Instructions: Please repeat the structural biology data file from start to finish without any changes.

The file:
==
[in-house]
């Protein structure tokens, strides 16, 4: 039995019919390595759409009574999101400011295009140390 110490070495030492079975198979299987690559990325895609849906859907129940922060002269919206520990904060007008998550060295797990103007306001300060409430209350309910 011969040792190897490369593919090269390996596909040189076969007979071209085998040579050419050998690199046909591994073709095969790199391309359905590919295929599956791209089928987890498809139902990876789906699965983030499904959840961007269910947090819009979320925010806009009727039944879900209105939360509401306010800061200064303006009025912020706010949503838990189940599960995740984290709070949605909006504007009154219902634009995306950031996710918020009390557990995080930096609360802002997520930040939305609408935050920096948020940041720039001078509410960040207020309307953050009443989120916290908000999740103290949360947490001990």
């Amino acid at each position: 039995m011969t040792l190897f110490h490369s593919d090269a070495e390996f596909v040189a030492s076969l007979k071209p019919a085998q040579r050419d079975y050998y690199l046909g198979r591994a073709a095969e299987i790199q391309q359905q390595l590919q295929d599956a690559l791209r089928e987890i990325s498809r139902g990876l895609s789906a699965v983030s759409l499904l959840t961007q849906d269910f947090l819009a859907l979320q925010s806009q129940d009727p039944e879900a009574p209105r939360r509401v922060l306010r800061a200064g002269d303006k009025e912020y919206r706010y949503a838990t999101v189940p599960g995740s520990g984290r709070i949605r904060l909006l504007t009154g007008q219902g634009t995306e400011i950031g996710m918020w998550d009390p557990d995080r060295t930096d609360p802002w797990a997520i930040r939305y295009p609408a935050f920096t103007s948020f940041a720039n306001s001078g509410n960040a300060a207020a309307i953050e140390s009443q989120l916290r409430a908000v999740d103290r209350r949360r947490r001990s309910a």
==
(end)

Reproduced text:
[in-house]
């Protein structure tokens, strides 16, 4: 039995019919390595759409009574999101400011295009140390 110490070495030492079975198979299987690559990325895609849906859907129940922060002269919206520990904060007008998550060295797990103007306001300060409430209350309910 011969040792190897490369593919090269390996596909040189076969007979071209085998040579050419050998690199046909591994073709095969790199391309359905590919295929599956791209089928987890498809139902990876789906699965983030499904959840961007269910947090819009979320925010806009009727039944879900209105939360509401306010800061200064303006009025912020706010949503838990189940599960995740984290709070949605909006504007009154219902634009995306950031996710918020009390557990995080930096609360802002997520930040939305609408935050920096948020940041720039001078509410960040207020309307953050009443989120916290908000999740103290949360947490001990």
């Amino acid at each position: 039995m011969t040792l190897f110490h490369s593919d090269a070495e390996f596909v040189a030492s076969l007979k071209p019919a085998q040579r050419d079975y050998y690199l046909g198979r591994a073709a095969e299987i790199q391309q359905q390595l590919q295929d599956a690559l791209r089928e987890i990325s498809r139902g990876l895609s789906a699965v983030s759409l499904l959840t961007q849906d269910f947090l819009a859907l979320q925010s806009q129940d009727p039944e879900a009574p209105r939360r509401v922060l306010r800061a200064g002269d303006k009025e912020y919206r706010y949503a838990t999101v189940p599960g995740s520990g984290r709070i949605r904060l909006l504007t009154g007008q219902g634009t995306e400011i950031g996710m918020w998550d009390p557990d995080r060295t930096d609360p802002w797990a997520i930040r939305y295009p609408a935050f920096t103007s948020f940041a720039n306001s001078g509410n960040a300060a207020a309307i953050e140390s009443q989120l916290r409430a908000v999740d103290r209350r949360r947490r001990s309910a």